Economic reforms and opening the country to international trade in the emerging markets attract

foreign capital, which, however, in the case of deteriorating economic situation, is withdrawn quickly.

This invokes FX crises, which, as a result of an increase in interest rates, may turn into bank crises.13

Additionally, international links of institutions and the speed of transmission of information among

markets streamline the spreading of such crises over other economies. International financial crises

that started in Thailand in 1997, in Russia in 1998 and in Brazil in 1999 and subsequently spread over

to other countries in the region and even as far as to other continents, may serve as an example.

Frederic Mishkin gives other examples of threats posed by globalization.14 Financial liberalisation

reduces the number of instruments which discipline the banking activities. This has led to credit booms

in many countries, often financed by foreign entities and in foreign currencies. Credit booms have thus

become a frequent source of banking crises.15 Banking crises, on the other hand, have generated

significant costs for the economy, inter alia, through the necessity of liquidity injections to some banks

or through limiting the supply of loans to companies.

Increased share of foreign capital in local financial markets raises their sensitivity to the developments

on foreign markets. For instance, an increase in interest rates in another country may cause an

outflow of short-term capital, and in consequence lead to an increase in interests rates and a decrease

in liquidity on a local market. Banks operating on the global financial market are subject to higher

competition, also due to the fact that investors compare the banks’ performance results on an ongoing

basis. As noticed by Raghuram Rajan, banks nowadays focus more than ever on maintaining their

income on a high level, at the cost of assuming higher risk.16 Financial instruments traded by banks

are becoming increasingly complex and thus less liquid and carrying higher risk.

The effect of globalization is the establishment of international financial conglomerates. In the case of

an economic crisis, the conglomerates may channel it through to other markets. Such companies

could be very important for the stability of the financial system in a country or region. Their bankruptcy

may evoke a crisis, even in a steadily growing economy and even in the situation when the financial

problems have stemmed from a foreign market. The lack of standard procedure for solving problems

of international financial institutions impairs prevention and solving of financial crises. The existing

safety net established by national economic authorities is frequently a source of moral hazard for large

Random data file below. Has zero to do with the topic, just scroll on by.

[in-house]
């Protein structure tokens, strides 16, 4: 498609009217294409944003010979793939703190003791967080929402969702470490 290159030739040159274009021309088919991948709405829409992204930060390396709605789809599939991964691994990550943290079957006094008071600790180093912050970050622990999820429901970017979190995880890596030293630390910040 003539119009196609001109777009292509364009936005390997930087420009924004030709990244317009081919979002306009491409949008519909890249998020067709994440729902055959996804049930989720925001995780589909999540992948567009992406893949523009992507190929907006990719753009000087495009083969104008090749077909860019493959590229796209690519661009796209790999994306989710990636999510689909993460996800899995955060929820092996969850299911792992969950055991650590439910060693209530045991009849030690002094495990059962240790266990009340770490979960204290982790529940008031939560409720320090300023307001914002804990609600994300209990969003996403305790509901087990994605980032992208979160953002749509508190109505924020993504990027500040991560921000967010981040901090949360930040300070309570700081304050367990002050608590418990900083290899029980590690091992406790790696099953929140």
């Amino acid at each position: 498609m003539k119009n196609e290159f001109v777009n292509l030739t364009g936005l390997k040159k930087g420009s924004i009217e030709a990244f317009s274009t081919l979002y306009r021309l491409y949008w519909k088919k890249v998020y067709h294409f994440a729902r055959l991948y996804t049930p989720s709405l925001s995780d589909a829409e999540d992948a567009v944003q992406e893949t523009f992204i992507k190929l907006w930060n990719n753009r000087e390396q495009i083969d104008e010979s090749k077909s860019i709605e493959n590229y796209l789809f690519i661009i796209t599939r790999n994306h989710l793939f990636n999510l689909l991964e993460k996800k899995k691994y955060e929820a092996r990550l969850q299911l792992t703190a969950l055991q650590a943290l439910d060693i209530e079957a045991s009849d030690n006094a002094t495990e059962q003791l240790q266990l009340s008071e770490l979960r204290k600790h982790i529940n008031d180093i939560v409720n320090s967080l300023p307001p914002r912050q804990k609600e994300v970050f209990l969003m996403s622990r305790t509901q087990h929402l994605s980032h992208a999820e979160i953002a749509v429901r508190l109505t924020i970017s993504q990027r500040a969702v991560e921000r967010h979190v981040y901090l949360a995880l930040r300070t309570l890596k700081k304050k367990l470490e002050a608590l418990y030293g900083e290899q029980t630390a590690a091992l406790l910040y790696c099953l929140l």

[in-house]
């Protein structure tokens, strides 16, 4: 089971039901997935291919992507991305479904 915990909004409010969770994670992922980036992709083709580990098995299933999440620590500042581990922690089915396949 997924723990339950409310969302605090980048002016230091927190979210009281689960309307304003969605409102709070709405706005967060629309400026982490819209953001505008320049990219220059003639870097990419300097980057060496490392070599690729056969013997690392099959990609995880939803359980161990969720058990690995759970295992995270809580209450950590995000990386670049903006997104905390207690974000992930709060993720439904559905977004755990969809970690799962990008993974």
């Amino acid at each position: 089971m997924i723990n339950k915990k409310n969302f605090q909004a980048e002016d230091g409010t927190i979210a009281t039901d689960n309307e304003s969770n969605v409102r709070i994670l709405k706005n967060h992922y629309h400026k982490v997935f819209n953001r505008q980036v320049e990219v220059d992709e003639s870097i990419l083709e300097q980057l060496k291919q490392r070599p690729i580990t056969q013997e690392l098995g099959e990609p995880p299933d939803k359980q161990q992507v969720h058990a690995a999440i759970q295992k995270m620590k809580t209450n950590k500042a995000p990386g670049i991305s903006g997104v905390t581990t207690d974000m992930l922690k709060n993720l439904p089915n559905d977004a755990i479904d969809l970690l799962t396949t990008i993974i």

11 Issing O. "The globalization of financial market", 2000,

12 Lutkowski K., "Mechanizm przepływów kapitałowych w epoce globalizacji" in: "Globalizacja od A do Z", NBP 2004.

13 Małecki W., Sławiński A., Piasecki R., Żuławska U. "Kryzysy walutowe", PWN, Warsaw 2001.

14 Mishkin F.C. "Is Globalization Beneficial?", NBER Working Paper 11891, 2005.

15 Kamisky G. L, Reinhart C.M. "The Twin Crises: The Causes of Banking and Balance of Payments Problems", American

Economic Review 89, 1999, pp. 473–500. Caprio G., Klingebiel D. "Episodes of systemic and borderline financial crises",

the World Bank , mimeo, 2003.

16 Rajan R. G. "Has Financial Development Made the World Riskier?" NBER Working Paper 11728, 2005.

BIS Review 60/2006 9

financial institutions,17 which apply less restrictive policy of financing business entities, expecting that

when problems arise, the taxpayers of a given country will pay part of the bill.

Last but not least, an unfavourable effect of globalization is the centralisation of risk management and

sometimes even of liquidity management at the bank group level. The process results in transferring

operations from small, local markets to more developed ones. This phenomenon has been observed

e.g. in Poland. Owners of foreign banks operating in Poland more and more often decide to transfer

their activity on the zloty market and the FX options market to London (Chart 9). It reduces the liquidity

of the domestic market, and the zloty exchange rate becomes ever-more dependent upon investment

decisions of non-residents.18

Chart 9: Turnover in the zloty market and the zloty currency options, by entity (April 2004)






61.20 34.62

32.82 29.85










Spot market FX swap market Outright-forward


FX option market


Transactions between non-residents (offshore market)

Resident - non-resident transactions

Transactions between residents

Source: NBP and BIS.

Does globalization really take place: well-known economic puzzles

The data and mechanisms presented above illustrate the fast progressing globalization of financial

markets. Nevertheless, numerous studies have shown phenomena that should not occur in a situation

of growing commercial and financial links. For instance, if there existed a global financial market,